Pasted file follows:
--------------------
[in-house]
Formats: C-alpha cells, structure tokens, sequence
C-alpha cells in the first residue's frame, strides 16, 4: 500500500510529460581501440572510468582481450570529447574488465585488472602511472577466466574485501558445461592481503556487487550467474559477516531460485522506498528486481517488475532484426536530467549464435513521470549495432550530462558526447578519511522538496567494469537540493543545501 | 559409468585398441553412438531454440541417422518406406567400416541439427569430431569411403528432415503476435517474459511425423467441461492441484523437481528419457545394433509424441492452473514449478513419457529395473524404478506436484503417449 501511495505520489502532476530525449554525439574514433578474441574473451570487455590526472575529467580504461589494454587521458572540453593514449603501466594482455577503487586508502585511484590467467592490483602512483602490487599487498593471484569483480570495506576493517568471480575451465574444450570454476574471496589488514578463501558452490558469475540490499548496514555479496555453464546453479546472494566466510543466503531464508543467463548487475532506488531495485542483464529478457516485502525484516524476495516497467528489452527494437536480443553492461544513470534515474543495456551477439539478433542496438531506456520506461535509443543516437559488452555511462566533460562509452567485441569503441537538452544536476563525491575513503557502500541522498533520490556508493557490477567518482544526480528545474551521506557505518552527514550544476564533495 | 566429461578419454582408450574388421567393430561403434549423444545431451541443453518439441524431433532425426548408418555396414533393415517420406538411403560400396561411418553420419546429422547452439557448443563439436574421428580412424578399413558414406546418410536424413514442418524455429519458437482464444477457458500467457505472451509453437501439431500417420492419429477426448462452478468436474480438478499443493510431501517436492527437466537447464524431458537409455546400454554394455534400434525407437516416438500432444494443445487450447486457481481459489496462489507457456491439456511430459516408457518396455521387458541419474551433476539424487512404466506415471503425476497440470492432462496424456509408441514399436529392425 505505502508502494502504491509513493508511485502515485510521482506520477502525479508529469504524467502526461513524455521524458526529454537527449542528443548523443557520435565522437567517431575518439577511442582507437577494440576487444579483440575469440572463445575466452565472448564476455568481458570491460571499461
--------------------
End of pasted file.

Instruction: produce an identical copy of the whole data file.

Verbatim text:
[in-house]
Formats: C-alpha cells, structure tokens, sequence
C-alpha cells in the first residue's frame, strides 16, 4: 500500500510529460581501440572510468582481450570529447574488465585488472602511472577466466574485501558445461592481503556487487550467474559477516531460485522506498528486481517488475532484426536530467549464435513521470549495432550530462558526447578519511522538496567494469537540493543545501 | 559409468585398441553412438531454440541417422518406406567400416541439427569430431569411403528432415503476435517474459511425423467441461492441484523437481528419457545394433509424441492452473514449478513419457529395473524404478506436484503417449 501511495505520489502532476530525449554525439574514433578474441574473451570487455590526472575529467580504461589494454587521458572540453593514449603501466594482455577503487586508502585511484590467467592490483602512483602490487599487498593471484569483480570495506576493517568471480575451465574444450570454476574471496589488514578463501558452490558469475540490499548496514555479496555453464546453479546472494566466510543466503531464508543467463548487475532506488531495485542483464529478457516485502525484516524476495516497467528489452527494437536480443553492461544513470534515474543495456551477439539478433542496438531506456520506461535509443543516437559488452555511462566533460562509452567485441569503441537538452544536476563525491575513503557502500541522498533520490556508493557490477567518482544526480528545474551521506557505518552527514550544476564533495 | 566429461578419454582408450574388421567393430561403434549423444545431451541443453518439441524431433532425426548408418555396414533393415517420406538411403560400396561411418553420419546429422547452439557448443563439436574421428580412424578399413558414406546418410536424413514442418524455429519458437482464444477457458500467457505472451509453437501439431500417420492419429477426448462452478468436474480438478499443493510431501517436492527437466537447464524431458537409455546400454554394455534400434525407437516416438500432444494443445487450447486457481481459489496462489507457456491439456511430459516408457518396455521387458541419474551433476539424487512404466506415471503425476497440470492432462496424456509408441514399436529392425 505505502508502494502504491509513493508511485502515485510521482506520477502525479508529469504524467502526461513524455521524458526529454537527449542528443548523443557520435565522437567517431575518439577511442582507437577494440576487444579483440575469440572463445575466452565472448564476455568481458570491460571499461